This photo, taken in l928, is of butter makers at the Spring Valley Creamery. From left are Weber Littlefield, Al Kemmer, Albert Hatlestad and John Fenstermacher.
This photo, taken in l928, is of butter makers at the Spring Valley Creamery. From left are Weber Littlefield, Al Kemmer, Albert Hatlestad and John Fenstermacher.
During its 72nd year of operation in 1964, the Spring Valley Cooperative Creamery was going great guns - 26 men at the creamery and 10 bulk haulers. They boasted $2 million in sales and were very proud of their butter making process.

One of the ads in the Spring Valley Tribune told part of the story: "You could butter a lot of toast with the large quantity of Double AA grade butter unloaded from the new modern butter churn at the creamery. With legalization in Minnesota of the colored substitute and with the natural curiosity to see if it is "just as good," it is most gratifying to know BUTTER (fresh-wholesome-pure) still reigns supreme. The substitutes are recognized as such - just imitations. Butter can be served proudly. There is nothing better than BUTTER."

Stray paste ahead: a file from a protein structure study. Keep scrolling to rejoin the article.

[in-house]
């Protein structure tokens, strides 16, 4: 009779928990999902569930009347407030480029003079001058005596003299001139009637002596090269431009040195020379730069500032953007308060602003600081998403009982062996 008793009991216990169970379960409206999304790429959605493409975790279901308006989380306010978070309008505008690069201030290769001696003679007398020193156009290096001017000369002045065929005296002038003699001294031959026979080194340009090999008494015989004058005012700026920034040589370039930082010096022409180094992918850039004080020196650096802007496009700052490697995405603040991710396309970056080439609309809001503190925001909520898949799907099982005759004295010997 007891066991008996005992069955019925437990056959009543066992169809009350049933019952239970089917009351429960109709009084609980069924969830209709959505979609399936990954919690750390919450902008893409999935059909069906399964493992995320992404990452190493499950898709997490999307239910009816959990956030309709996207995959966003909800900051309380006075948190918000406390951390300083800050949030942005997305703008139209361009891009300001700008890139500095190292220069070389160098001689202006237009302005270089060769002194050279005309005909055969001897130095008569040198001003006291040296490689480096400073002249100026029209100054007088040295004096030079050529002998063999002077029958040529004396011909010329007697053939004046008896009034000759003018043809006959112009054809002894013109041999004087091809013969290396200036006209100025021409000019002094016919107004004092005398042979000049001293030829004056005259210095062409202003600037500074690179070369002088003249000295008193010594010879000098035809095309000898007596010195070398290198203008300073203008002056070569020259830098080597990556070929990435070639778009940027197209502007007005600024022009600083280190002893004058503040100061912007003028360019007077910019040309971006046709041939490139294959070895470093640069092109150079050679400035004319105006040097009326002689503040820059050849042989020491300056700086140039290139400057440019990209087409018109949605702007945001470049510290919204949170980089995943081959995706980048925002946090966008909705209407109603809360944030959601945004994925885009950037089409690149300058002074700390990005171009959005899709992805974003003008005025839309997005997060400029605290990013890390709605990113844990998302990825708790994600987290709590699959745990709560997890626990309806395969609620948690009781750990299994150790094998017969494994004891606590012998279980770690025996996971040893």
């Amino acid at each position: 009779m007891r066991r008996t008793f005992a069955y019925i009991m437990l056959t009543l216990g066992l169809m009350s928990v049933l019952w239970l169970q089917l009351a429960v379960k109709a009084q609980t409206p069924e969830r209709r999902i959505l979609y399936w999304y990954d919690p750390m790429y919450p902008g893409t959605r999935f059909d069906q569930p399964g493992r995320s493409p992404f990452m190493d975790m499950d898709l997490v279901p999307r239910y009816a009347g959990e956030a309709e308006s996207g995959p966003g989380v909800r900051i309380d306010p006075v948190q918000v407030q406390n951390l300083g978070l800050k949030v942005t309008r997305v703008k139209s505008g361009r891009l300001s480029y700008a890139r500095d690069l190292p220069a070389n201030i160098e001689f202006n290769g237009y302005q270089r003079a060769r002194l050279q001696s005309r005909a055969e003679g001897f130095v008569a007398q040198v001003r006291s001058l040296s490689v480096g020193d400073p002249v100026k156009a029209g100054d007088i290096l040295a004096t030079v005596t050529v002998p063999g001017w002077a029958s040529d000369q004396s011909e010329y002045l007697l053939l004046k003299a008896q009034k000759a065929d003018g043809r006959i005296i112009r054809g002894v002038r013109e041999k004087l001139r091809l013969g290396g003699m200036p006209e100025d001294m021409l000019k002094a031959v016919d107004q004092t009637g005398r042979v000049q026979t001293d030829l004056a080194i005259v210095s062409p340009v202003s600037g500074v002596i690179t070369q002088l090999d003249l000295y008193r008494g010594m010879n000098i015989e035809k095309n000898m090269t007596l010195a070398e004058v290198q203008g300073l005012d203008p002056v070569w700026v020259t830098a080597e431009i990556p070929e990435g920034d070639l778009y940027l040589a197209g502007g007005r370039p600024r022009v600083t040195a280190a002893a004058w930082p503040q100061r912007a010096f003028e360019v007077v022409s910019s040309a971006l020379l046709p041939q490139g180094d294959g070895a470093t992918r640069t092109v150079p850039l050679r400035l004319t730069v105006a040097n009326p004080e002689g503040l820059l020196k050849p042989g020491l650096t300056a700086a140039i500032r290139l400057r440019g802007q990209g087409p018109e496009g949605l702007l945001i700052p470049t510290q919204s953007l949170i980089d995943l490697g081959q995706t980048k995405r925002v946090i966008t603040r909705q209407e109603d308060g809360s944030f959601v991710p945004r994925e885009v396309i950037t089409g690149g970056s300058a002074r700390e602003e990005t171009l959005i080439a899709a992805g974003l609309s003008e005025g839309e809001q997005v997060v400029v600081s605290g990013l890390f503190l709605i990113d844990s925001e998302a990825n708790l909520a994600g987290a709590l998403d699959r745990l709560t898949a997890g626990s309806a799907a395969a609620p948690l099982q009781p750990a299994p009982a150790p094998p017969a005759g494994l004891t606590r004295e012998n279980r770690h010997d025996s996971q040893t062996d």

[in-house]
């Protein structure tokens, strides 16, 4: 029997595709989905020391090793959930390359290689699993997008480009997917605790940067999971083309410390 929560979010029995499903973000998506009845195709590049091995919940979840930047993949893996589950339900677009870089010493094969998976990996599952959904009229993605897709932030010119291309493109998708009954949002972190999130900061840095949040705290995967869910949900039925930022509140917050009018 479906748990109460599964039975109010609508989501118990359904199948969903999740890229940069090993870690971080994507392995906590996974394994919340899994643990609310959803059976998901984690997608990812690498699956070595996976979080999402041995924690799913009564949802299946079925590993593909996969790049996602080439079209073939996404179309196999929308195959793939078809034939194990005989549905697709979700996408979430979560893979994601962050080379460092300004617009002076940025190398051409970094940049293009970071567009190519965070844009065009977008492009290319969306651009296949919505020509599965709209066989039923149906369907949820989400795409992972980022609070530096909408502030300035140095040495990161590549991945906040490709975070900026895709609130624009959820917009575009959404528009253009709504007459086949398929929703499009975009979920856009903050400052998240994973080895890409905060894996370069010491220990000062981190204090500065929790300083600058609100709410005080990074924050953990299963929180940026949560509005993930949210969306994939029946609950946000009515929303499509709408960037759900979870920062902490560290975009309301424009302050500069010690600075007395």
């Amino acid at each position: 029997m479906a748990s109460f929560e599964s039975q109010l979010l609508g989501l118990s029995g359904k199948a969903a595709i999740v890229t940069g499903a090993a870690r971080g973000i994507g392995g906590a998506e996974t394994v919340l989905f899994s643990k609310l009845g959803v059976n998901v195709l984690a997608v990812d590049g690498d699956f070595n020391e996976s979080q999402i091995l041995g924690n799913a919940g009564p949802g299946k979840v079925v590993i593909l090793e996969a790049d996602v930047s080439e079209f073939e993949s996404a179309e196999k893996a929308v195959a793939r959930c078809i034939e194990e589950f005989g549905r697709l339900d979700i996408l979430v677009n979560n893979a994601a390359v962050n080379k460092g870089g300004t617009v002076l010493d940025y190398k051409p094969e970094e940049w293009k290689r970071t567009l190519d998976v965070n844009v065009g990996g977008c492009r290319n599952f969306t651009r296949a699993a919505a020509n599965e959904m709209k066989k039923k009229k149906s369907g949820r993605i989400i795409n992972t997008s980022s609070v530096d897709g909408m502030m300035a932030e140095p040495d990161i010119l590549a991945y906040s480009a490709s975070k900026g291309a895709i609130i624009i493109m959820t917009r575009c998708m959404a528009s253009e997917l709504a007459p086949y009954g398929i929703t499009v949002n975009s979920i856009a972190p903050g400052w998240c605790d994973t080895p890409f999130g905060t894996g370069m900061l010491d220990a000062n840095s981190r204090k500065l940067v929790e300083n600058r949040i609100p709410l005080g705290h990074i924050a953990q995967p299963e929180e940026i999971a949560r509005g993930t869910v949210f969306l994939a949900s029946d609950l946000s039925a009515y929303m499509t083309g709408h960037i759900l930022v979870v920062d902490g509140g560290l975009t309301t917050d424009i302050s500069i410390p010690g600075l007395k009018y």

Spring Valley's first creamery was built in 1881 half a mile west of the village near the railroad; capacity: 3,000 pounds of cream could be processed in one day with three employees; 11 teams gathered cream in the summer, seven in the winter.

The Farmers Cooperative Creamery was organized in 1892, and a new creamery built east of town near the Kumm farms (just east of the city cemetery today). Then in 1916, a more suitable location was discussed, and soon the downtown creamery was erected along East Jefferson Street. A contract for the brick building costing $8,790 was let to the Aurlie Bros. The firm was reorganized in 1922 as the Spring Valley Cooperative Creamery with officers Albert Kumm, L.C. Hintze, A.L. Sheldon, E.L. Cole, C.F. Turner and E.W. Clark.